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# Towards Improving Privacy of Synthetic DataSet

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## Abstract and Figures

Recent growth in domain specific applications of machine learning can be attributed to availability of realistic public datasets. Real world datasets may always contain sensitive information about the users, which makes it hard to share freely with other stake holders, and researchers due to regulatory and compliance requirements. Synthesising datasets from real data by leveraging generative techniques is gaining popularity. However, the privacy analysis of these dataset is still a open research. In this work, we fill this gap by investigating the privacy issues of the generated data sets from attacker and auditor point of view. We propose instance level Privacy Score (PS) for each synthetic sample by measuring the memorisation coefficient \textit{$\boldsymbol{\alpha_{m}}$} per sample. Leveraging, PS we empirically show that accuracy of membership inference attacks on synthetic data drop significantly. PS is a model agnostic, post training measure, which helps data sharer with guidance about the privacy properties of a given sample but also helps third party data auditors to run privacy checks without sharing model internals. We tested our method on two real world data sets and show that attack accuracy reduced by PS based filtering.
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Towards Improving Privacy of Synthetic
DataSets
1UCD School of Computing, Dublin Ireland
2Tenable Network Security
an.lekhac@@ucd.ie
Abstract. Recent growth in domain speciﬁc applications of machine
learning can be attributed to availability of realistic public datasets. Real
world datasets may always contain sensitive information about the users,
which makes it hard to share freely with other stake holders, and re-
searchers due to regulatory and compliance requirements. Synthesising
datasets from real data by leveraging generative techniques is gaining
popularity. However, the privacy analysis of these dataset is still a open
research. In this work, we ﬁll this gap by investigating the privacy issues
of the generated data sets from attacker and auditor point of view. We
propose instance level Privacy Score (PS) for each synthetic sample by
measuring the memorisation coeﬃcient αmper sample. Leveraging, PS
we empirically show that accuracy of membership inference attacks on
synthetic data drop signiﬁcantly. PS is a model agnostic, post training
measure, which helps data sharer with guidance about the privacy prop-
erties of a given sample but also helps third party data auditors to run
privacy checks without sharing model internals. We tested our method
on two real world data sets and show that attack accuracy reduced by
PS based ﬁltering.
Keywords: Privacy Preserving Synthetic Data ·Generative Adversarial
Networks ·Privacy Audit.
1 Introduction
Machine learning (ML) has been widely adopted in a variety of applications
across multiple domains. Due to the maturity of large-scale training infrastruc-
ture [3], development tools and, the availability of large amounts of training data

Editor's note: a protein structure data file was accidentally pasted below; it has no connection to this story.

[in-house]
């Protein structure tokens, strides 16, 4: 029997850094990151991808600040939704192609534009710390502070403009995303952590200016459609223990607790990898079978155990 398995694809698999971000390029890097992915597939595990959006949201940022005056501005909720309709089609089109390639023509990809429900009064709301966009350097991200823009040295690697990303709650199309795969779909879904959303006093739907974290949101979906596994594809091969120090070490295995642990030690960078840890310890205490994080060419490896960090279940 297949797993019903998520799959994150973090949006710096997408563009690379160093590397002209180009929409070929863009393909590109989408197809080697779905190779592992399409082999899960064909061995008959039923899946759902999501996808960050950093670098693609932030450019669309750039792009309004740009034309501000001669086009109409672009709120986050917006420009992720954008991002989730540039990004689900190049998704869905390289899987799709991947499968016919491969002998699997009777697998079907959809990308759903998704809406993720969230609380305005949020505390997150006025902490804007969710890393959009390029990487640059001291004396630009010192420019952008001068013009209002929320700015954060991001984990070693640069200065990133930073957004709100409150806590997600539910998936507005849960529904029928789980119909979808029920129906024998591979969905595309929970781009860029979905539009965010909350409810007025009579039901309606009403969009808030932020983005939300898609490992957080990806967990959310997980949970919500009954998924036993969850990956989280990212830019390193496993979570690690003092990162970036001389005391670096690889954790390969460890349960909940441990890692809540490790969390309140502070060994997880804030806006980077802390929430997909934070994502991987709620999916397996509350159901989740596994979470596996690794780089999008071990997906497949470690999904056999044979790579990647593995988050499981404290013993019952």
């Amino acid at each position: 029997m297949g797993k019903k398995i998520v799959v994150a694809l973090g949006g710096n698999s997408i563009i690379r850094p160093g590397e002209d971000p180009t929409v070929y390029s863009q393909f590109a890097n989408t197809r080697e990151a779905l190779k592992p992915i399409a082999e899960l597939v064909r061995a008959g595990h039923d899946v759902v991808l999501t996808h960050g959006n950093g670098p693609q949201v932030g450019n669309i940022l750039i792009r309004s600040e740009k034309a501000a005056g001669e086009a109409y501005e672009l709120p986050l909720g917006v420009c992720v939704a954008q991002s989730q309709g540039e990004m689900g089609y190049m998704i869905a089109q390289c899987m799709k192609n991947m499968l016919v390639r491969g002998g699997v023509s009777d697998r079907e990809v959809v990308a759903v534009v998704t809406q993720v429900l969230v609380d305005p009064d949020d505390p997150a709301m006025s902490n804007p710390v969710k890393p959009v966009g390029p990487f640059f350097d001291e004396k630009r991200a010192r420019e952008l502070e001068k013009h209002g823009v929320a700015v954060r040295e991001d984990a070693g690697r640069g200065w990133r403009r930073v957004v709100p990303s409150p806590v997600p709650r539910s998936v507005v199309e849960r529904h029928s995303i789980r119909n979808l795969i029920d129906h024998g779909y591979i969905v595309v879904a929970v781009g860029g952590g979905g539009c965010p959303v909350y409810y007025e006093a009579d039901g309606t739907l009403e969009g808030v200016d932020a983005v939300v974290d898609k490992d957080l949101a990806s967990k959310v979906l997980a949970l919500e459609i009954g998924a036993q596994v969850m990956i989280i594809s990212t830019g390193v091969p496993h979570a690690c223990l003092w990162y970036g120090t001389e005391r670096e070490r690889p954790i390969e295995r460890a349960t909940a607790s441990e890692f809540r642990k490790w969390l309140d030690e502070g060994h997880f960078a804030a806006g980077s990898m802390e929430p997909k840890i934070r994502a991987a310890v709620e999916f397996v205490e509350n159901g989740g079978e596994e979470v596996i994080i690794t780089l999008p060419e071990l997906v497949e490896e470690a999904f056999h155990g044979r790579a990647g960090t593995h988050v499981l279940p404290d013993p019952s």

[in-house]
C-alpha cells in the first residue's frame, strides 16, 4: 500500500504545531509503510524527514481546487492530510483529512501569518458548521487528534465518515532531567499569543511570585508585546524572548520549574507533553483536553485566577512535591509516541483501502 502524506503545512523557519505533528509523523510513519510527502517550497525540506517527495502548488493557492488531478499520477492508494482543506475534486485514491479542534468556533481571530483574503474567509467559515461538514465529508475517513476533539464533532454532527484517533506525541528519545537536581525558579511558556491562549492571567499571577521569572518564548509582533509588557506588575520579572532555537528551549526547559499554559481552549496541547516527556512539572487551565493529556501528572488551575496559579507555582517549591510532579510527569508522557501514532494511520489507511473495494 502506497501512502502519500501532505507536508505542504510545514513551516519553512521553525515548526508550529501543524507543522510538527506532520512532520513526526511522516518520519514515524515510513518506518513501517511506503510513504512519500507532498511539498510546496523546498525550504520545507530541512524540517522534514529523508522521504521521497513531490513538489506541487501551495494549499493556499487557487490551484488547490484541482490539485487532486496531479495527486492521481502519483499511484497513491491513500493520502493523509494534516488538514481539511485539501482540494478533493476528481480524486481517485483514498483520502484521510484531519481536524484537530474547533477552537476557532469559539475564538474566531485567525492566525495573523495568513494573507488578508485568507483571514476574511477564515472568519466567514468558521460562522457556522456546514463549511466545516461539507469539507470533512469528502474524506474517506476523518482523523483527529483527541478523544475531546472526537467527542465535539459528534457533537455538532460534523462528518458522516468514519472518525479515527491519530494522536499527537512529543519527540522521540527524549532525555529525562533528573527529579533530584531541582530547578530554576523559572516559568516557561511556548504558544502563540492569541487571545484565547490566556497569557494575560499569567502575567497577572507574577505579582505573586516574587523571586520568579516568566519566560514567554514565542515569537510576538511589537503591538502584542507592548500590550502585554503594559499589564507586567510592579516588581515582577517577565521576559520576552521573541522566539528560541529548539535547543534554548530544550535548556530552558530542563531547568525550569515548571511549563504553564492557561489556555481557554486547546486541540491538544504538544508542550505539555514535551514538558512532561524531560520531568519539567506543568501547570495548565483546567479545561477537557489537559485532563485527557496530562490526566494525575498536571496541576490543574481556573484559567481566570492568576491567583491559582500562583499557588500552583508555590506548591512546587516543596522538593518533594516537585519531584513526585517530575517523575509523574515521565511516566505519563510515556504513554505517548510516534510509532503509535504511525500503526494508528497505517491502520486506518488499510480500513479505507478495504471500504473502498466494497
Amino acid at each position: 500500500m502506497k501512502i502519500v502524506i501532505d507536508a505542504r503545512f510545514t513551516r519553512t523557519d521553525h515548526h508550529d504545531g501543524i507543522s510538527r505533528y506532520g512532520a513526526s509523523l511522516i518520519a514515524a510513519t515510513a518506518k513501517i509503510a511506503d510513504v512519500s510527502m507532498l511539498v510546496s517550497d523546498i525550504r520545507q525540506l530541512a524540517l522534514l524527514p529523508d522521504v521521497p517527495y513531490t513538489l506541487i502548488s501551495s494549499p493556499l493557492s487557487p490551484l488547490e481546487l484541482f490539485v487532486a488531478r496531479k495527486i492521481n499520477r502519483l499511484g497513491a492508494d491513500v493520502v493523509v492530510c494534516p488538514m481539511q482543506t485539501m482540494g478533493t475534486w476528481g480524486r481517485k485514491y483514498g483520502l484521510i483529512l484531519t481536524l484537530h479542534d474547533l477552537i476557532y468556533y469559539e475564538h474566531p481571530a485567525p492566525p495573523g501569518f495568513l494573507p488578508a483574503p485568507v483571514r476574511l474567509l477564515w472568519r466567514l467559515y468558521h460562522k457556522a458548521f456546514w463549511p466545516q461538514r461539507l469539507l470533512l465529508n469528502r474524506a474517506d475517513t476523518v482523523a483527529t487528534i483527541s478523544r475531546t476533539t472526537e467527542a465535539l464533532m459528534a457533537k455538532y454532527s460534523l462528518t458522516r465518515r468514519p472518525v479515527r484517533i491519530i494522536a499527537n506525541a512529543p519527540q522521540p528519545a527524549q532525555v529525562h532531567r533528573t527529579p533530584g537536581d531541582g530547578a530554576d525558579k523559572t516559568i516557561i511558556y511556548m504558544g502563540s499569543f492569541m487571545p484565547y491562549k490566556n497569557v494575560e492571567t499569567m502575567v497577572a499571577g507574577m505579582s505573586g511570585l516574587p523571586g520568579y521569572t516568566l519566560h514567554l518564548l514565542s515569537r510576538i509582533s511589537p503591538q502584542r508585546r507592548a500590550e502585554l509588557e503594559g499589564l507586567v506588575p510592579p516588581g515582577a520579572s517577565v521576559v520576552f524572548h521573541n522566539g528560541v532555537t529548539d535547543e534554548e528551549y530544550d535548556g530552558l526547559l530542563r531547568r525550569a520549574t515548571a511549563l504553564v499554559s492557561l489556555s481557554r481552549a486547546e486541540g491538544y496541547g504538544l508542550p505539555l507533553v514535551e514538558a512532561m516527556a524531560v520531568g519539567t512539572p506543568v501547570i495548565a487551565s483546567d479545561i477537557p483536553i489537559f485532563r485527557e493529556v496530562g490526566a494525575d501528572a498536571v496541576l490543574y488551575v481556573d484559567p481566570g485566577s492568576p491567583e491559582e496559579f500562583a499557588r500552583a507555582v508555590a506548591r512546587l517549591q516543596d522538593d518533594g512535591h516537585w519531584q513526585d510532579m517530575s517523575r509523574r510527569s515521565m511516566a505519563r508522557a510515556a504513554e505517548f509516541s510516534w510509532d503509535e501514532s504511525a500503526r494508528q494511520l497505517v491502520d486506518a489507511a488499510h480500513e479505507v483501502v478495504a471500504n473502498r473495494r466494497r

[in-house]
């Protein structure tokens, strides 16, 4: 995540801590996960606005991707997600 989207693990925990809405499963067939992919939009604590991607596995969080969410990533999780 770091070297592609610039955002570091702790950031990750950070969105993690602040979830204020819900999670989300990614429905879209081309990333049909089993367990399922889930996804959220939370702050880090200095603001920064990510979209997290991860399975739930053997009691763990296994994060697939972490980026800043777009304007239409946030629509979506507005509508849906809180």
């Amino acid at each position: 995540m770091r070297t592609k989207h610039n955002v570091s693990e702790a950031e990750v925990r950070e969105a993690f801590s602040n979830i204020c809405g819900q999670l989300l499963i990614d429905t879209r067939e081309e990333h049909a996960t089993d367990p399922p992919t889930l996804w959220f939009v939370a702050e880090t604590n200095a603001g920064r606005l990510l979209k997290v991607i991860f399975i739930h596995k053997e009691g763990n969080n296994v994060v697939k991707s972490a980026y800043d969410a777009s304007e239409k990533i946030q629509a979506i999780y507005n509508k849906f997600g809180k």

companies are building huge models with billions of parameters for commercial
applications. The training data used to train these models often contain per-
sonal or sensitive data [1], which was aggregated from datasets that are used
for purposes unknown to the data owner (i.e. the person itself). Unfortunately,
end-users who play an active role as data donors lack visibility into how this data
is being used/misused by the applications built on top of the data collected. A
2 Kuppa et al.
growing number of AI incidents3show an upward trend of data and model mis-
uses, which include discriminatory hiring decisions, behavioral manipulations,
and unethical systems that lack transparency. To gain the trust of users and
avoid the privacy implications of data sharing for end users institutions [4–6]
and companies [9–16] are adopting synthetic data [17] as a solution to avoid
privacy issues.
Synthetic data as an idea was ﬁrst adopted in designing various imputation
methods in the early 90’s [17, 18]. Raghunathan et.al [32] formally deﬁned a
framework to deﬁne properties of synthetic data, which was further enhanced in
multiple other researchers [19–22,33,34]. Many recent works leveraged traditional
statistical techniques and machine learning models to generate synthetic data
[23, 25, 26, 28–31].
Ideal synthetic data has properties such as handling large datasets with di-
verse data types (categorical, ordinal, continuous, skewed, etc.), preserving se-
mantic relationships between variables [26] and, underlying algorithms are fairly
generalizable and needs a little tuning. ML models trained on synthetic data
may have similar performance as original data. Theoretical privacy guarantees
can be achieved via ”ideal” synthetic data as a synthetic data record is not an
actual data record of an individual but reﬂect the exact data distributions of
original data.
In the context of data sharing, the majority of recent methods employ gen-
erative models [39, 40, 47, 50, 51] to obtain the synthetic data from real data.
Popular generative modeling frameworks such as Generative Adversarial Net-
works (GANs [40]) and Variational Auto-encoders (VAEs) use real data during
training to train a model capable of generating (or ”synthesising”) ”fake” data